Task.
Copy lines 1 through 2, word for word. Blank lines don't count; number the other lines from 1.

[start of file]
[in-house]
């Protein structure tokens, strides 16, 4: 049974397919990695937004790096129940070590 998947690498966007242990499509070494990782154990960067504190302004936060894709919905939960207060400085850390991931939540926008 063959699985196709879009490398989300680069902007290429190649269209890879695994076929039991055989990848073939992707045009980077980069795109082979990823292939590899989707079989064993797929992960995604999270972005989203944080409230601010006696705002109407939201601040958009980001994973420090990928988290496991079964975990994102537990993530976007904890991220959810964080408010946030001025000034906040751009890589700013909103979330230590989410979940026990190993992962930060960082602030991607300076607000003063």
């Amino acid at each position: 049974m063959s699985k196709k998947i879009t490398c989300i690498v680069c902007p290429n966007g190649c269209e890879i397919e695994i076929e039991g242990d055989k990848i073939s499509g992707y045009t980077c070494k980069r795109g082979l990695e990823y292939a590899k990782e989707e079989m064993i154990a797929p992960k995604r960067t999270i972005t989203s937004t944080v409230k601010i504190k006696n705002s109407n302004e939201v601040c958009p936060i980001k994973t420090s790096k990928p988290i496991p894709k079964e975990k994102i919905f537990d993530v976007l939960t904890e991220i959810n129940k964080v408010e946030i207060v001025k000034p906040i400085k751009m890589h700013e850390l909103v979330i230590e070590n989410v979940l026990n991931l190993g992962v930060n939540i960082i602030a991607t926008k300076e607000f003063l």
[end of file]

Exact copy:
[in-house]
């Protein structure tokens, strides 16, 4: 049974397919990695937004790096129940070590 998947690498966007242990499509070494990782154990960067504190302004936060894709919905939960207060400085850390991931939540926008 063959699985196709879009490398989300680069902007290429190649269209890879695994076929039991055989990848073939992707045009980077980069795109082979990823292939590899989707079989064993797929992960995604999270972005989203944080409230601010006696705002109407939201601040958009980001994973420090990928988290496991079964975990994102537990993530976007904890991220959810964080408010946030001025000034906040751009890589700013909103979330230590989410979940026990190993992962930060960082602030991607300076607000003063």